that is inherent in any natural system. The work we use to describe the tendency to approximate the features of a natural system is “integral”— connected or unified. The dictionary meaning of integral is “essential to completeness.” It’s important to keep in mind that no humanly designed system can ever achieve the organization that natural systems have evolved over millions of years. But we must keep in mind that integral design has as much to do with process as it does with realized form. A house whose shape is analogous to a nautilus shell, or a dome emulating the microscopic structure of an organism, is not inherently organic. Process must be analogous as well as shape, although we do tend to think of houses built with natural materials, like earth, stone or unsawn wood, as more natural than those built with industrial materials such as glass, steel, or concrete. Integral design applies the lessons of the biology and ecology of the natural systems to the design of environments for people. This emerging kind of integration of architecture and biology, dubbed “bio-tecture” or “eco-tecture,” is in its infancy, although we can already begin to identify principles and patterns. An obvious question is, “Why emulate natural design?” What is there about the behavior of natural systems that we should pay attention to in designing our cities, towns, and houses? The answer is framed by the most natural observed event on Earth. The source of all light energy is the sun, but the Earth is only habitable through the action of green plants, from lowly algae to towering redwoods, which capture only about 1 percent of solar energy and transform it into useful forms of energy for all life. Without these complex natural systems to fix and transform energy, all solar energy would be lost as waste heat and life could not be sustained. We express this process as entropy: the tendency of all energy to degrade into unusable waste heat radiated back into space. The opposite is negentropy, which is the sum total of all life processes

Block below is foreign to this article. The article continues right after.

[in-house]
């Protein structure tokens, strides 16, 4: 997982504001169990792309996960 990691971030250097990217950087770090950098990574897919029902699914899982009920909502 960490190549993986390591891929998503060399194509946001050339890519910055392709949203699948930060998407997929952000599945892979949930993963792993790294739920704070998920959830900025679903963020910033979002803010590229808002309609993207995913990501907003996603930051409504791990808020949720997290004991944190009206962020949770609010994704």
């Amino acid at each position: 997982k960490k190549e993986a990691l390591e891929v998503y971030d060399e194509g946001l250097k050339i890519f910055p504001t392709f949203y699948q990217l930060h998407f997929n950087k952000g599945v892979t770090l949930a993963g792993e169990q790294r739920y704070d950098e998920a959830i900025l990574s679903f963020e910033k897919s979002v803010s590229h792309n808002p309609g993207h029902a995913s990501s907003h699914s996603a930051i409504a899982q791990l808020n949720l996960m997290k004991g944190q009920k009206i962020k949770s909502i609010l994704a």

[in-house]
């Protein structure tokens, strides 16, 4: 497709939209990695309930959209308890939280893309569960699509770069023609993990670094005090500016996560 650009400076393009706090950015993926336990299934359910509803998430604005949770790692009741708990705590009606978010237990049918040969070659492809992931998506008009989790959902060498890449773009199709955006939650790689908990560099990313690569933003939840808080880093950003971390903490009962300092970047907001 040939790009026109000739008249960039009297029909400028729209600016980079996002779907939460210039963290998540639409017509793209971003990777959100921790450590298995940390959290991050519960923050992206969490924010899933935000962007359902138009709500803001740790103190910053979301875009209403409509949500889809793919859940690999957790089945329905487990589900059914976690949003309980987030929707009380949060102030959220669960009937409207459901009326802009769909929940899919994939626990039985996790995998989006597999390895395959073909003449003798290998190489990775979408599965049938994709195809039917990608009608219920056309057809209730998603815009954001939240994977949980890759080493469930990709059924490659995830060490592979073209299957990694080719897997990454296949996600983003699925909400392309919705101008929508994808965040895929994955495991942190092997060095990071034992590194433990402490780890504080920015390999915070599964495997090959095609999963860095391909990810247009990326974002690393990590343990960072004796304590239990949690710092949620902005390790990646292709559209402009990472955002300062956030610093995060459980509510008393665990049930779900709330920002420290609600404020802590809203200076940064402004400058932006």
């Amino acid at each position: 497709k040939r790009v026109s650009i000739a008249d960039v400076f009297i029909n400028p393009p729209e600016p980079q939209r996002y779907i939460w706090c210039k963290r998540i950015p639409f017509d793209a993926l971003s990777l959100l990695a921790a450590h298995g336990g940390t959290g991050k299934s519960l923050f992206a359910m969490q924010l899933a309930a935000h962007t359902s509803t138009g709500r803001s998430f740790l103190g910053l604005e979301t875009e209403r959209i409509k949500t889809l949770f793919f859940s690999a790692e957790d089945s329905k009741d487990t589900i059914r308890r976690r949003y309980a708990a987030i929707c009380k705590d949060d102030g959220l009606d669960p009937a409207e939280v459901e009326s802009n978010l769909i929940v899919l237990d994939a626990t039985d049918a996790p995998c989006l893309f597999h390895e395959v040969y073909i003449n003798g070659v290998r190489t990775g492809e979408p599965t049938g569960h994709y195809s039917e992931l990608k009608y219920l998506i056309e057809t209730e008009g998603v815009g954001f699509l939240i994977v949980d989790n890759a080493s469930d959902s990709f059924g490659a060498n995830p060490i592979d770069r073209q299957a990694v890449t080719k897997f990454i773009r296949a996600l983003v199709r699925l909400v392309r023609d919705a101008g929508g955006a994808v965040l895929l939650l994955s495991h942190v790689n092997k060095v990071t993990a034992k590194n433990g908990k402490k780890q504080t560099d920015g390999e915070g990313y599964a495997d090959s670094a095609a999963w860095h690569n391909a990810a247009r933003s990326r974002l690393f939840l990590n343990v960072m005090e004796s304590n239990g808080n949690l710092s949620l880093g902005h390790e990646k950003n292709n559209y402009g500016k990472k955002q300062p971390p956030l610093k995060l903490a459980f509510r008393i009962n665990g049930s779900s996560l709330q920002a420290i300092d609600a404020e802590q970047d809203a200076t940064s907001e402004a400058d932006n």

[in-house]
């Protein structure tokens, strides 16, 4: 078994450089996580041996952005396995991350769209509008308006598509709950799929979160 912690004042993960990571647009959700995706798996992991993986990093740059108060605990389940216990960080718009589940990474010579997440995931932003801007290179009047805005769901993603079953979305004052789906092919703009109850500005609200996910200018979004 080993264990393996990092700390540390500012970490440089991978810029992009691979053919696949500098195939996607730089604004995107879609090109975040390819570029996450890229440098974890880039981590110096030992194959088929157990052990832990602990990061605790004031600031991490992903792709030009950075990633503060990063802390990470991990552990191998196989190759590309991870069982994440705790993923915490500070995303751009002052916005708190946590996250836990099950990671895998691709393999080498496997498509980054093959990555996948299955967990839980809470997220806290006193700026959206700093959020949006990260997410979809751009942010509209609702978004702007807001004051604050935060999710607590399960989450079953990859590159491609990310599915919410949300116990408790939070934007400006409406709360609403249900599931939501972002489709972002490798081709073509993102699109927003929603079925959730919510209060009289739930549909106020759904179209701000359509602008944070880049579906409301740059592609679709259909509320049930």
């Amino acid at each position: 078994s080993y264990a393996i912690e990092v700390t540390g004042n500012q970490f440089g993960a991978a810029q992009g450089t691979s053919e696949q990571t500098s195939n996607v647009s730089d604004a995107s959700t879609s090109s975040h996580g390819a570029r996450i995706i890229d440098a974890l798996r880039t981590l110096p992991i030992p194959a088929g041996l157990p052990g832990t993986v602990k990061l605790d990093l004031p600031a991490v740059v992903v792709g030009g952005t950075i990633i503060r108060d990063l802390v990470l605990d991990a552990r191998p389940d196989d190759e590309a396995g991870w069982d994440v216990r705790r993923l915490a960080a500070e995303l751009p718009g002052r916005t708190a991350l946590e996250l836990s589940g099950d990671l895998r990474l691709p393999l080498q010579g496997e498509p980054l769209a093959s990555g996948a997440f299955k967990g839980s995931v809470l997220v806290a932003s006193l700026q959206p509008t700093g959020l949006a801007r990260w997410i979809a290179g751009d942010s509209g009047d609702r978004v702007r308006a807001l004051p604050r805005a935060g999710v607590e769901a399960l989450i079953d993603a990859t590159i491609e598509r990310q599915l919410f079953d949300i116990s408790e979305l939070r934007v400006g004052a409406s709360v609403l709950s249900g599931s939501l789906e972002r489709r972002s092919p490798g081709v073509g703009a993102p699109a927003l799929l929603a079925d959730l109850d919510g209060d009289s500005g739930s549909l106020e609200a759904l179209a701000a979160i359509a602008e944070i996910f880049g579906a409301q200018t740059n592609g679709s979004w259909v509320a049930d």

that capture and transform energy into usable form. It is negentropy, the work of all the silent plants and bacteria, the entire complex of natural systems, which is the basis for life and civilization, the savings that we accrue through natural systems. Evolution is a process by which natural systems become increasingly diverse, complex, and differentiated, in order to counteract entropy. Evolution, through negentropy, may be seen as nature’s slow but certain strategy to achieve stability in the face of the inevitable degradation and eventual death of the planet. Human beings cannot hope to improve on the efficiency of natural negentropic processes, but we should be able to design habitats and culture in such a way that natural systems, and the information in them, are not degraded. If natural systems are degraded, then human cultural evolution will be degraded and destroyed. Humans, as a species, are uniquely adapted to storing information in abstract and symbolic forms, and this gives us our unique ability to manipulate our surroundings as no other species can. It’s interesting that some people claim that modern societies are more callous about their effect on natural systems than were earlier peoples. In truth, while there are important exceptions, the rule seems to be that most cultures have been callous about their natural systems and environments. Throughout history, cultures have gained short-term advantage by juggling what ecologists call “early successiontype” monocultures, and as ecosystems deteriorated through early succession-type monocultures, people had to take the consequences and move on. In Edward Hyams’s book Soil and Civilization, he documents the ecological destruction of vast areas of the planet by earlier cultures. We don’t have to suffer heavy guilt about modern industrial society as destroyer: most cultures have destroyed their environments. So we don’t have a corner on ignorance (although we do seem to be in the lead).